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An Argument For Kyler Murray As Rookie Of The Year

QB Kyler Murray is among the candidates to win the NFL Offensive Rookie of the Year on Saturday at NFL Honors.
QB Kyler Murray is among the candidates to win the NFL Offensive Rookie of the Year on Saturday at NFL Honors.

The NFL Offensive Rookie of the Year -- which will be unveiled Saturday -- seems to be a three-way race involving Cardinals quarterback Kyler Murray, Raiders running back Josh Jacobs and Titans wide receiver A.J. Brown.

The latter duo had impressive first-year campaigns. Jacobs rushed for 1,150 yards and seven touchdowns in 13 games, averaging 4.8 yards per carry. Brown had 52 catches for 1,051 yards and eight touchdowns, averaging an elite 20.2 yards per reception.

But if this is an award predicated on value, Murray should win.

He threw for 3,722 yards with 20 touchdowns and 12 interceptions while adding 544 rushing yards and four scores at 5.8 yards per carry. Beyond the raw numbers, Murray was the catalyst for the Cardinals’ vast offensive improvement from the doldrums of 2018.

He finished No. 15 in the NFL in ESPN’s Total QBR -- which captures a quarterback's value beyond just the passing numbers – ahead of Aaron Rodgers, Tom Brady, Jared Goff and every other rookie quarterback.

If Murray was pitted against another signal-caller in this race, it could be a tougher call, but the positional scarcity should be a huge factor. Look no further than the free agent market, where average starting quarterbacks command $25-to-$30 million per year while the best running backs are lucky to get half that.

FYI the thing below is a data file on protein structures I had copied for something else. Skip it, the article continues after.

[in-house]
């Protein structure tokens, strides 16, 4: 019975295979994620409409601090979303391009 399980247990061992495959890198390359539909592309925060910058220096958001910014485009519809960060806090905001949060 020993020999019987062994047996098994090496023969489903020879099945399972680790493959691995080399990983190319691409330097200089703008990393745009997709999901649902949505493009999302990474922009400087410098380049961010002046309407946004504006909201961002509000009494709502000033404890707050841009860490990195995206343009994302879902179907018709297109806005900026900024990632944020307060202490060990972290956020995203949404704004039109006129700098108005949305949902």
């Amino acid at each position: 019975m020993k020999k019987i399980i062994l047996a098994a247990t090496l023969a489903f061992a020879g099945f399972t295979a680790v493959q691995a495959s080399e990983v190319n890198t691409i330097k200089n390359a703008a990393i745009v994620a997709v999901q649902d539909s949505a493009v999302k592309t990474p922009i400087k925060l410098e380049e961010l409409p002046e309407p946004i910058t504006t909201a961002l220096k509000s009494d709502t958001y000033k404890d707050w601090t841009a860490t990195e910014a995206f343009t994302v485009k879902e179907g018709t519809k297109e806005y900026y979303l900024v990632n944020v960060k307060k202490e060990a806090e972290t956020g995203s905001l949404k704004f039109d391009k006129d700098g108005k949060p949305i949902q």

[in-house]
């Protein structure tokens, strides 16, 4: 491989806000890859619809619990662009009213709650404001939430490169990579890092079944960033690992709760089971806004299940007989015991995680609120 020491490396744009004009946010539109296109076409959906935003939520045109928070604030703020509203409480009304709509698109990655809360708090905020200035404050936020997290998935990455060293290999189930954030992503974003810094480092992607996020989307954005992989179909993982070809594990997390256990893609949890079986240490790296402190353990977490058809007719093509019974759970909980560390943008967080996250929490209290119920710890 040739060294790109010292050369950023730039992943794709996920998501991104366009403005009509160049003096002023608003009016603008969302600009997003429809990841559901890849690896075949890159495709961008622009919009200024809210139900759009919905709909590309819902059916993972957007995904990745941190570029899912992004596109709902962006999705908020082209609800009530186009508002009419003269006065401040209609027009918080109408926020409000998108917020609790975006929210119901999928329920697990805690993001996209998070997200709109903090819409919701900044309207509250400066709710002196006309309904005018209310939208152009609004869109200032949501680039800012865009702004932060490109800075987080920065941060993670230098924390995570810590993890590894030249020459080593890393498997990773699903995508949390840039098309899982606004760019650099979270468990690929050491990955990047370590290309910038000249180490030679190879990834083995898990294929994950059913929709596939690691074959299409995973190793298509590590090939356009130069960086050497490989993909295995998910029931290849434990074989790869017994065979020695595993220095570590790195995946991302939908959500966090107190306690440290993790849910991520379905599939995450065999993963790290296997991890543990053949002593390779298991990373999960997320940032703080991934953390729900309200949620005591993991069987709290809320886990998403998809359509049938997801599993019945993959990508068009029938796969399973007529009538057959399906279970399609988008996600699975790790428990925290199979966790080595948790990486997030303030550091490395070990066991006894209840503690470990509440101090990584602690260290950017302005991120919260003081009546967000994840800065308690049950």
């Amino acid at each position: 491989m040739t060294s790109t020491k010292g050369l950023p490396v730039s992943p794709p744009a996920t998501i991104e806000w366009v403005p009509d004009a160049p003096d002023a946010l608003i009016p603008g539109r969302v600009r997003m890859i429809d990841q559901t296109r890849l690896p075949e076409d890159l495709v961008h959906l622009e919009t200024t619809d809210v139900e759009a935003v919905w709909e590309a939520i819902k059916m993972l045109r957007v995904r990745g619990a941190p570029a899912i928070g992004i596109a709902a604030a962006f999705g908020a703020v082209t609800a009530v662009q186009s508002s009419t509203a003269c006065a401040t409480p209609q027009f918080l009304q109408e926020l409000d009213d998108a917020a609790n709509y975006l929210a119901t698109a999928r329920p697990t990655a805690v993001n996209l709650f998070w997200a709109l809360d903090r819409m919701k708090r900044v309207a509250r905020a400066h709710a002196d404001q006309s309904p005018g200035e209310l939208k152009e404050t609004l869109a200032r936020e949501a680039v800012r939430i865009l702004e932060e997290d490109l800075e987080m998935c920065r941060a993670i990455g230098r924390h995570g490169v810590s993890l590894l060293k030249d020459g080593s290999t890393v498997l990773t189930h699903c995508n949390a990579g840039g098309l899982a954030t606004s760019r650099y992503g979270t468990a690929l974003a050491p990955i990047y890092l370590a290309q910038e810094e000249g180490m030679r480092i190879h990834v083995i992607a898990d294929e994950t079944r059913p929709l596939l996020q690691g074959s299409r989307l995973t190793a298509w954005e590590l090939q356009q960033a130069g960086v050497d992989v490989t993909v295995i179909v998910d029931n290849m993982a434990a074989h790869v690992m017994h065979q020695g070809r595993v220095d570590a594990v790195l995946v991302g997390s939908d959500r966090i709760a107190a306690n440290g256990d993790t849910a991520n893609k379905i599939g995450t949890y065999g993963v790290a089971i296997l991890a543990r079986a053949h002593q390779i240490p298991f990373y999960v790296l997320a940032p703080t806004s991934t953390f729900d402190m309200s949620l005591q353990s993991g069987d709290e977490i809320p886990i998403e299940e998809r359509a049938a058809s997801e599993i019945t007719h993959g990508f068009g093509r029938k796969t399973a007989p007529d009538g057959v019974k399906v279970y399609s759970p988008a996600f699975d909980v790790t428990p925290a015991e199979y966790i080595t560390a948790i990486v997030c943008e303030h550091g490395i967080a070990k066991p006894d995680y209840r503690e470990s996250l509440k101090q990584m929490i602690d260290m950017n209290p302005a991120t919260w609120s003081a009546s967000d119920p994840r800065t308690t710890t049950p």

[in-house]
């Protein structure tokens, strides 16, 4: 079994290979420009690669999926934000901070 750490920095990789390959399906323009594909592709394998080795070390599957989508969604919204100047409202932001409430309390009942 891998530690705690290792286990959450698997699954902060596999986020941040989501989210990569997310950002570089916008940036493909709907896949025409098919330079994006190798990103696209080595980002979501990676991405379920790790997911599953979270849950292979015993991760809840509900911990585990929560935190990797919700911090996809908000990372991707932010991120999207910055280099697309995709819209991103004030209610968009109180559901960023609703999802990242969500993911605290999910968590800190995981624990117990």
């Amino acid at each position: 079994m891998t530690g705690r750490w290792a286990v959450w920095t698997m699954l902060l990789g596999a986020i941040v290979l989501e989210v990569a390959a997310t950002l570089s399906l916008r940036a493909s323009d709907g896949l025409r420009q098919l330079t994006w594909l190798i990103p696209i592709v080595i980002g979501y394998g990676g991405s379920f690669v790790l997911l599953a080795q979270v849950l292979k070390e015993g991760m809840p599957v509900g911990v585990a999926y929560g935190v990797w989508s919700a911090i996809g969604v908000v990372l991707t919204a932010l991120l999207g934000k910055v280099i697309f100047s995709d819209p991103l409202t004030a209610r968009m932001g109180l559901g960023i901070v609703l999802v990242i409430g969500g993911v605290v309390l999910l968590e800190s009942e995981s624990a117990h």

Think about it this way: If Murray, Jacobs and Brown were all taken off their respective rosters, which team would be most affected?

Pro Football Focus is developing a wins above replacement statistic to quantify each NFL player's value. While it still may be in the beginning stages, a look at past MVPs underlines how much more important quarterbacks are than any other player on the field.

Patrick Mahomes was worth 4.39 more wins than a replacement-level quarterback last season, while the two most recent running back MVPs – LaDainian Tomlinson in 2006 and Adrian Peterson in 2012 – were worth an average of 0.32 wins over a replacement-level running back the years they won.

Jacobs may already be among the best running backs in the NFL, and Brown is on pace to be an upper-tier receiver, but Murray has a much bigger impact on games because he touches the ball on every offensive snap. It's akin to Major League Baseball, where a starting pitcher is more valuable than a reliever because he throws so many more innings.

The Most Valuable Player award is expected to go to Baltimore's Lamar Jackson on Saturday, the seventh straight year a quarterback will win it. The MVP voting continues to gravitate toward quarterbacks because of their outsized worth, and the Rookie of the Year voting should be no different.

This season, Murray already proved to be a good NFL quarterback, which should be plenty to nab him the award.

Some of the top images of quarterback Kyler Murray during his rookie season

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